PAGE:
Battery patent: The square round cell from BYD

While Tesla has always relied on round cells, German manufacturers in particular still rely on prismatic cells or pouch batteries. The Chinese battery and car manufacturer BYD is taking a different approach and is working on the hexagonal round cell.

As is so often the case, the engineers are inspired by nature when developing batteries. This is probably one of the reasons why the round cell was developed. Because only a spherical battery cell would enable even more efficient use of volume and better stability - in production, however, it would be much more complicated than the rolled-up perennial favorite of the battery world. However, this only applies if you look at the cell individually. If you put many of these round cells together to form a battery pack, gaps are created that cause inefficiency in cooling, the use of space and thus the power density.

Hexagon battery cell with six corners

BYD has applied for a patent that also solves this problem - and is also inspired by nature. The idea: An angular shape of the round cell, which is then arranged in a honeycomb shape and can thus form the inside of the so-called blade battery , for example. Strictly speaking, the hexagon cell is actually a hexagonal prismatic cell.

Especially in the view from above, it quickly becomes clear what the advantage of this arrangement is. Because the gaps to the round cell counterpart then no longer exist. Instead, the gaps can be used completely so that, for example, more electrolyte can be introduced, which increases the service life of the cell. In addition, the hexagonal shape allows a more stable battery pack to be formed that has better crash properties.

In terms of size, the BYD patent speaks of a height of between 60 and 150 millimeters and a diameter of 15 to 60 millimeters. But it also becomes more specific. Elsewhere there is talk of a height of 90 millimeters and a diameter of 40 millimeters. According to common logic, the hexagonal cell from BYD would therefore be referred to as 9040.

9040 hexagon battery with LFP technology

Even if the format differs somewhat from Tesla's large 4680 cell , the American system is thicker and smaller, but it's still worth comparing. Because both cells are many times larger compared to the usual round cell formats on the market. The hexagon cell from BYD uses LFP technology (lithium iron phosphate). The Tesla cell, on the other hand, uses classic NMC technology (nickel, manganese, cobalt). The 4680 cell from Tesla has an energy density of around 244 Wh/kg. The data of the BYD counterpart has not yet been published, but theoretically up to 290 Wh/kg would be possible.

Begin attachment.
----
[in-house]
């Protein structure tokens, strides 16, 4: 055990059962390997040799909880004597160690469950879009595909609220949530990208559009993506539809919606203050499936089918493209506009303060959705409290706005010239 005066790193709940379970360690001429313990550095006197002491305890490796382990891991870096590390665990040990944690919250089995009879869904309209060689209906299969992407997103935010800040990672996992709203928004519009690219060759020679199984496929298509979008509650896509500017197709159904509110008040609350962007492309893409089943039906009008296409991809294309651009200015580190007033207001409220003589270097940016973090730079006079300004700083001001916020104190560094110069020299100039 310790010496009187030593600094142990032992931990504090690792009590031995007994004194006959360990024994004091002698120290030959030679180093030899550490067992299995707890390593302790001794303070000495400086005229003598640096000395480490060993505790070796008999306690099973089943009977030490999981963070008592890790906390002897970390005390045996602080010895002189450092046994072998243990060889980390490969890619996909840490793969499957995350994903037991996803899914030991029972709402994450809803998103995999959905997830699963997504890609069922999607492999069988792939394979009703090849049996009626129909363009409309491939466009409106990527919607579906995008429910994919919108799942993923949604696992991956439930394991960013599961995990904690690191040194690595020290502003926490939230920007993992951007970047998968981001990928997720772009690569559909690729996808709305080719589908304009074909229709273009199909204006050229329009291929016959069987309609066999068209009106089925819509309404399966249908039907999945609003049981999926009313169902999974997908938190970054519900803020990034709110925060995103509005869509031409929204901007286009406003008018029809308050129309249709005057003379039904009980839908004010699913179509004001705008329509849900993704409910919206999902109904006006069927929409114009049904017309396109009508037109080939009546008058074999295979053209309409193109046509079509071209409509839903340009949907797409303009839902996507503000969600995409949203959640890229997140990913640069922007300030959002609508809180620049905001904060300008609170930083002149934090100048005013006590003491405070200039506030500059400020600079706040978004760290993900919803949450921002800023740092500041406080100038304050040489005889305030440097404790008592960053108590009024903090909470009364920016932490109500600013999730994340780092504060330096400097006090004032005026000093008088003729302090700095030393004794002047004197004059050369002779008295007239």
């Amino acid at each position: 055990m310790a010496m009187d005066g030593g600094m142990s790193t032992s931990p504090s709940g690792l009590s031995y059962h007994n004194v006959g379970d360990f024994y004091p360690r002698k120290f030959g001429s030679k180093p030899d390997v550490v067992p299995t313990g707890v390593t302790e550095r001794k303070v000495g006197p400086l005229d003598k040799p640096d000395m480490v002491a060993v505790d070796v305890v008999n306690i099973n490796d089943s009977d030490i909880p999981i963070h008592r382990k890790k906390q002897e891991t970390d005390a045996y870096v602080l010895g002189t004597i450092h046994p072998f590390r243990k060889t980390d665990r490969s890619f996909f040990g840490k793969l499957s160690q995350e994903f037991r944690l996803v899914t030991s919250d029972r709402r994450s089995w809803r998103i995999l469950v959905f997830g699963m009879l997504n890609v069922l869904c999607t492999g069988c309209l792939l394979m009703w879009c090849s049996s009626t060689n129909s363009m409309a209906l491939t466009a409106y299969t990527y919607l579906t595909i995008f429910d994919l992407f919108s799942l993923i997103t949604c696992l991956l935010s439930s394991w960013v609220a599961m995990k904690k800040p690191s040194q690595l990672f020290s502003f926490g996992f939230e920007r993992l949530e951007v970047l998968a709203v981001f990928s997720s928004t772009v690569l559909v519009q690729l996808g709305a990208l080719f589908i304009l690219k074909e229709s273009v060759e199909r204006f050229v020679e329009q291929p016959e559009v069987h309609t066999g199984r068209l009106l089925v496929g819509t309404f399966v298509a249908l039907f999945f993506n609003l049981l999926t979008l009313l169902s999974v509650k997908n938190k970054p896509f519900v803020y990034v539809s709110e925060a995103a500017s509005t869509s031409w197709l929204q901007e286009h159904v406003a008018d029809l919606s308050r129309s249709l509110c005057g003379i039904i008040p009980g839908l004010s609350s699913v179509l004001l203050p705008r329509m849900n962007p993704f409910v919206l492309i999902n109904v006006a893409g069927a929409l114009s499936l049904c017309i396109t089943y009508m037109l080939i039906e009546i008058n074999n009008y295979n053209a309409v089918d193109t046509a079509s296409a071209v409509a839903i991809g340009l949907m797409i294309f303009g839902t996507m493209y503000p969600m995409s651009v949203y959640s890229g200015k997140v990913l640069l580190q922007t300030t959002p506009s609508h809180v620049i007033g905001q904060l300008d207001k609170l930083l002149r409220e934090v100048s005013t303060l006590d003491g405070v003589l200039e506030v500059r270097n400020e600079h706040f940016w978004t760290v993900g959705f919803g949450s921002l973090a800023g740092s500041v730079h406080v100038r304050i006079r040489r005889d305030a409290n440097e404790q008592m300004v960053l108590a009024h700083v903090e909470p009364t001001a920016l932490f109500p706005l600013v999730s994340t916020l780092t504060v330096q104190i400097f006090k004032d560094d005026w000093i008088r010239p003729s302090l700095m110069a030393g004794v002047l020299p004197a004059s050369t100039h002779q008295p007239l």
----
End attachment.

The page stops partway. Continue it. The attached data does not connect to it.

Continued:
Another special feature of the 9040 hexagon cell are the plus and minus poles of the BYD battery.Unlike many other batteries, the connections are not at the top and bottom, but both at the top. That alone would not be a unique selling proposition. The hexagonal shape of the cell makes it special. The negative electrode is placed in the middle - as far as usual - the positive electrode is divided into three and placed on the edge. In this way, the cells in the battery pack could be accommodated more easily and with less risk of short circuits.

Hexagonal cell format for more stability

Speaking of the battery pack: In the patent, BYD speaks of an aluminum housing from which the honeycomb structure is made. BYD also uses this structure for the blade battery. Due to the tight packing, BYD states a cell proportion of 80 to 90 percent of the entire battery. Other battery packs sometimes only have around 60 percent cells in the battery pack. The blade battery is 96 centimeters long, nine centimeters wide and 1.35 centimeters high. According to the dimensions of the 9040, the battery pack made of hexagon cells would be at least nine centimeters high, plus space for the housing and cooling. Overall, the battery pack would still be quite slim, since the battery packs on Mercedes EQ models usually measure more than 20 centimeters.

Another advantage: The honeycomb structure also offers an extraordinarily high stability and thus enables a Cell-to-Pack (CTP) or Cell-to-Chassis (CTC) construction. This means that the individual cells are not first combined into modules that then form the battery pack of the electric car, but are placed directly from the cell into a battery housing. This is exactly how Tesla uses its 4680 cells and BMW is also planning a cell-to-open-body concept for the new battery generation, which is announced for the new class from 2025 .

At the top of the gallery you will find pictures of BYD's big electric sedan called Han.


With more stability, longer service life and better efficiency, the concept of the square round cell of the BYD battery promises many problem solutions. However, it remains questionable whether battery packs with the honeycomb structure and the large cells can also be manufactured in large numbers on an industrial scale. Because that was exactly the unbeatable advantage of the classic round cell, for which most manufacturers have accepted their disadvantages.


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